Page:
We all hit tough spots, rough patches. Breakups, difficult adjustments to new chapters in our lives, loss, stress, sadness. Sometimes we need to call on professional support. Other times, there are things we can do ourselves to keep the train on the tracks.
Maybe you’re wondering whether you need help for an issue. Maybe you’re looking for some DIY steps you can take to make life a little easier, a little more enjoyable. We’ve compiled some pro-tips below for dealing with common challenges such as anxiety, depression, or sleep, to help you out along the way.
Alternatively, try one of the free, anonymous self-screening tools at the bottom of this page to help you decide if counseling would be beneficial.
Change is hard. That’s why you hear so many reminders like, “change is the only constant.” And missing our friends and family while braving a brand-new place all alone presents its own hardships.
Racing thoughts. Gripping fear of failure, or of making a fool of oneself. It’s often said that more people are afraid of public speaking than of dying.
We are constantly bombarded with information—on our phones and other screens, in the buzz of our communities—much of which is unpleasant. And to be in classes exploring difficult topics, too. It’s a lot to manage.
We all feel sad. Sometimes it passes after a few days. Lingering sadness, a lack of energy, the inability to enjoy the things we once loved doing… this sounds like depression.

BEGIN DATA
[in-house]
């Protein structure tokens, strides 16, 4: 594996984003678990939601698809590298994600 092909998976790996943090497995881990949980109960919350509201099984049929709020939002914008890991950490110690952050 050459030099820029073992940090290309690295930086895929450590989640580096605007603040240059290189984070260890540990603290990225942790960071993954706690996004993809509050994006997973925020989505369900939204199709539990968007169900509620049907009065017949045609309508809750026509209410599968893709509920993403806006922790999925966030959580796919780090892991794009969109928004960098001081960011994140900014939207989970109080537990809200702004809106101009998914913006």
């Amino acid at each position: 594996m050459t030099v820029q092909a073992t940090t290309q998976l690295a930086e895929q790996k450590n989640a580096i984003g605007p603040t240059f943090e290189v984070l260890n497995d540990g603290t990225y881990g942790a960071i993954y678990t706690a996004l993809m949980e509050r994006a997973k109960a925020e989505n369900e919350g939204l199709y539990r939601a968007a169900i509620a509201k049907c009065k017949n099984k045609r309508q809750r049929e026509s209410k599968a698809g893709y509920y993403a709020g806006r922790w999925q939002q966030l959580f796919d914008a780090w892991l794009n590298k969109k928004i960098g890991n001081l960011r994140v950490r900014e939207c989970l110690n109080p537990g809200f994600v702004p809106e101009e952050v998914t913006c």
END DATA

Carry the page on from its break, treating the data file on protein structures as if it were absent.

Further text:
As social animals, we are hardwired for connection with others. Losing someone we love is excruciating, and creates a range of responses and emotions.
Maybe you just need a refresher on self-care to up your game. Check out these quick and easy things you can do throughout the day to help yourself function at your best.
Tossing and turning. A busy mind. Thoughts spinning endlessly. Wide awake at four a.m. Or, maybe no amount of sleep is enough. For such an essential function, sleep is shockingly elusive.
Exams. Papers. Social pressure. Events back home. Roommate trouble. Money worries. The list goes on. The stressors we face in our lives today are wildly different from those of our ancestors, and yet we have the same basic tools to work with.
Is this helping me or hurting me? Find tips and resources to stay safe in your recreation, and to help you recognize the ways use and misuse look for you.
Ulifeline offers you a quick and easy tool to help you determine if you might benefit from counseling. Go to Ulifeline and use the Self Evaluator (green button in the menu at the top of the screen). Answer a few quick questions about depression, anxiety, disordered eating, or substance use.
Go to Ulifeline
This anonymous self-screening tool allows you to get some clear feedback about the areas in your life that might raise some concerns.
Take the self screen
These self-screening tools are completely anonymous. No one sees them but you. Results are not monitored by any mental health professionals. Call 911 in an emergency or get info about support for crises.